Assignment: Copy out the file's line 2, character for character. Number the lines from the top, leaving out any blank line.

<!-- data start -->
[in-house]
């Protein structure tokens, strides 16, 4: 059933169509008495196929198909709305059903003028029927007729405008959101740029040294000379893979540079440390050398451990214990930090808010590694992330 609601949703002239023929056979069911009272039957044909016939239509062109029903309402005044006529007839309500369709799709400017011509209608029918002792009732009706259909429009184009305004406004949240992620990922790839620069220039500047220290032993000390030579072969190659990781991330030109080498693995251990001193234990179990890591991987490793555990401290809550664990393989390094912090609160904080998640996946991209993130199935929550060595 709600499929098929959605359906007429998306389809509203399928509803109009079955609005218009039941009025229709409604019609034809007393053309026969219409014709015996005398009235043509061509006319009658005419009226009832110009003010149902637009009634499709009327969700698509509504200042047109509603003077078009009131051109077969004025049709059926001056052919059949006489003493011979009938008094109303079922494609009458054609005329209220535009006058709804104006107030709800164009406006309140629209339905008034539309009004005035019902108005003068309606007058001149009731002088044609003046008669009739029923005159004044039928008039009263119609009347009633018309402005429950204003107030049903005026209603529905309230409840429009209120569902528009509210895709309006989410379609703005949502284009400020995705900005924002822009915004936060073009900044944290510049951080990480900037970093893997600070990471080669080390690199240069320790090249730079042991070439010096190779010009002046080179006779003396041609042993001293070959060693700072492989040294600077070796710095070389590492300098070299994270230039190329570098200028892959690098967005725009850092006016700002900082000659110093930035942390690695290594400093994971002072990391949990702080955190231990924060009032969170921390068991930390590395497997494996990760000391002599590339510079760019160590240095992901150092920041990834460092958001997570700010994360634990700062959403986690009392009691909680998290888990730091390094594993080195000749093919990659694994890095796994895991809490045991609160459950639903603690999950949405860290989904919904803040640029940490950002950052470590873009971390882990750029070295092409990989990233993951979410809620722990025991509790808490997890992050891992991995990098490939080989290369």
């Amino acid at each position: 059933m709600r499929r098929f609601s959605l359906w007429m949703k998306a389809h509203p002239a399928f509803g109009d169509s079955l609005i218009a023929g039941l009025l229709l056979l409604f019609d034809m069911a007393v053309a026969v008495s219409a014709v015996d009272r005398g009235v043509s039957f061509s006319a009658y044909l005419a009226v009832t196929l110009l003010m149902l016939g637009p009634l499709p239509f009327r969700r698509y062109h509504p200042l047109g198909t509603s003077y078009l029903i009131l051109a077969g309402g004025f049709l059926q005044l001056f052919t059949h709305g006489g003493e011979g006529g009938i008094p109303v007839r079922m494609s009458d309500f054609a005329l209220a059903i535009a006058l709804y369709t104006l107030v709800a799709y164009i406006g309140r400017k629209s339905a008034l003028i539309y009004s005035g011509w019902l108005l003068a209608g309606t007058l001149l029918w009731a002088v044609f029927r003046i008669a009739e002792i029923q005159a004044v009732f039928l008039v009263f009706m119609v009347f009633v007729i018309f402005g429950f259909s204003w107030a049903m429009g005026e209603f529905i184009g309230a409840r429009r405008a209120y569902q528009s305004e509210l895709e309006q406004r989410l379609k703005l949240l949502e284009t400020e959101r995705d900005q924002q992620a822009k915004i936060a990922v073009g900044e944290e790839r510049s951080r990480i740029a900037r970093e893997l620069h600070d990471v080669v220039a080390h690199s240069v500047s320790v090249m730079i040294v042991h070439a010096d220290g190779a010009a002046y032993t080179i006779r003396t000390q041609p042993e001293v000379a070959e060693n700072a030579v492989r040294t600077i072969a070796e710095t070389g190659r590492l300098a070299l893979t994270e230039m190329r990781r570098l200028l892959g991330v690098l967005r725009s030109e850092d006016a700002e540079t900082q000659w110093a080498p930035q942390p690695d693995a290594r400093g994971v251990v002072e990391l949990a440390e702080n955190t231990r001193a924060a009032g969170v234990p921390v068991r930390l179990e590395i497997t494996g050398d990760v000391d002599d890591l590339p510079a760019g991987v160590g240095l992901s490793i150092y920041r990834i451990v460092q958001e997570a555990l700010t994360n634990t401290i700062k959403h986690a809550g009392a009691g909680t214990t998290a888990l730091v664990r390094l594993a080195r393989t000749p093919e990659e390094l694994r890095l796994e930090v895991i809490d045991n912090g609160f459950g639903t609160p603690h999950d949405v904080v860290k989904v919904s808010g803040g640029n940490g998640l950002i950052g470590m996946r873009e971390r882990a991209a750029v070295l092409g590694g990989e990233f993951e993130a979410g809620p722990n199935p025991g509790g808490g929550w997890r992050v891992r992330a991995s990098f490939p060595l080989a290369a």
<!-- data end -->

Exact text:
């Protein structure tokens, strides 16, 4: 059933169509008495196929198909709305059903003028029927007729405008959101740029040294000379893979540079440390050398451990214990930090808010590694992330 609601949703002239023929056979069911009272039957044909016939239509062109029903309402005044006529007839309500369709799709400017011509209608029918002792009732009706259909429009184009305004406004949240992620990922790839620069220039500047220290032993000390030579072969190659990781991330030109080498693995251990001193234990179990890591991987490793555990401290809550664990393989390094912090609160904080998640996946991209993130199935929550060595 709600499929098929959605359906007429998306389809509203399928509803109009079955609005218009039941009025229709409604019609034809007393053309026969219409014709015996005398009235043509061509006319009658005419009226009832110009003010149902637009009634499709009327969700698509509504200042047109509603003077078009009131051109077969004025049709059926001056052919059949006489003493011979009938008094109303079922494609009458054609005329209220535009006058709804104006107030709800164009406006309140629209339905008034539309009004005035019902108005003068309606007058001149009731002088044609003046008669009739029923005159004044039928008039009263119609009347009633018309402005429950204003107030049903005026209603529905309230409840429009209120569902528009509210895709309006989410379609703005949502284009400020995705900005924002822009915004936060073009900044944290510049951080990480900037970093893997600070990471080669080390690199240069320790090249730079042991070439010096190779010009002046080179006779003396041609042993001293070959060693700072492989040294600077070796710095070389590492300098070299994270230039190329570098200028892959690098967005725009850092006016700002900082000659110093930035942390690695290594400093994971002072990391949990702080955190231990924060009032969170921390068991930390590395497997494996990760000391002599590339510079760019160590240095992901150092920041990834460092958001997570700010994360634990700062959403986690009392009691909680998290888990730091390094594993080195000749093919990659694994890095796994895991809490045991609160459950639903603690999950949405860290989904919904803040640029940490950002950052470590873009971390882990750029070295092409990989990233993951979410809620722990025991509790808490997890992050891992991995990098490939080989290369």